Actor Anthony Franciosa died of a massive stroke this past Friday, Jan. 20, ’06, at UCLA Medical Center in Los Angeles. He was 77.
Franciosa’s film career began late – but auspiciously – in 1957. The 32-year-old actor (born in New York City on Oct. 28, 1925) had key roles in Robert Wise’s This Could Be the Night, George Cukor’s Wild Is the Wind, Elia Kazan’s A Face in the Crowd, and Fred Zinnemann’s A Hatful of Rain, in which he recreated his well-regarded Broadway role.
For his somewhat mechanical performance – stage mannerisms were much in evidence – Franciosa received his one and only best actor Academy Award nomination.
Yet, major stardom proved elusive. Although he was cast in several important productions of the late 1950s and early 1960s, including Martin Ritt’s The Long Hot Summer (1958), as Orson Welles’ no-good son; Clifford Odets’ The Story on Page One (1959), opposite Rita Hayworth; and George Roy Hill’s A Period of Adjustment (1962), with Jane Fonda, both Franciosa and his vehicles failed to click with audiences.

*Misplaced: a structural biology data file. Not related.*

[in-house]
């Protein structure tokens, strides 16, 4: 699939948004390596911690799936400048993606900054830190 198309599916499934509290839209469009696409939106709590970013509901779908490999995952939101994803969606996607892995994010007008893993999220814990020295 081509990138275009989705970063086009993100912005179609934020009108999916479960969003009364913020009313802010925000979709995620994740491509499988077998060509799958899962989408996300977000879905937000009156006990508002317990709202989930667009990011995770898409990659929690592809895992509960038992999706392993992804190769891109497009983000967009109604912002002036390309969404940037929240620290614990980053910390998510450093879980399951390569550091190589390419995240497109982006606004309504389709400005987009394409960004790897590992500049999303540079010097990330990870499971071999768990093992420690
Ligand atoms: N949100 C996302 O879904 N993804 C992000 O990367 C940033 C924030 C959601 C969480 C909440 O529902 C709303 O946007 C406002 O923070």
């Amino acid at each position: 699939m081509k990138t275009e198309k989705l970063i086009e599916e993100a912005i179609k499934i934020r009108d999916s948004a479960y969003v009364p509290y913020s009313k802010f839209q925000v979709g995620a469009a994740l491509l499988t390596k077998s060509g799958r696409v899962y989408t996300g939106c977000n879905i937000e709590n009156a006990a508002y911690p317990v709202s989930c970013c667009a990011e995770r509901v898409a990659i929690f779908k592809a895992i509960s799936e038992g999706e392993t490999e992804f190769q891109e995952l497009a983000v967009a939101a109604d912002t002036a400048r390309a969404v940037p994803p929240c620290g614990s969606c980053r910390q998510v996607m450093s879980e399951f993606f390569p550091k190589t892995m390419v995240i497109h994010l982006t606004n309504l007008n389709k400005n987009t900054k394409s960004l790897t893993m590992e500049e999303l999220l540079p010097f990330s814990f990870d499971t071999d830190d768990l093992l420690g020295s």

At about that time he began appearing on television, whereas his film roles became more sporadic and generally less interesting. Among his movies of the late 1960s were the weak comedy The Swinger (1966), with Ann-Margret; the adventure-comedy Fathom (1967), with Raquel Welch; and the poorly received drama The Sweet Ride (1968), with Michael Sarrazin and Jacqueline Bisset (1968).
Franciosa had better luck on television, acting in several TV series, most notably Matt Helm (1975-76).
His last film appearance was in Harold Becker’s 1996 thriller City Hall, starring Al Pacino, John Cusack, and Bridget Fonda.
One of Franciosa’s four wives was actress Shelley Winters, who died this past Jan. 14.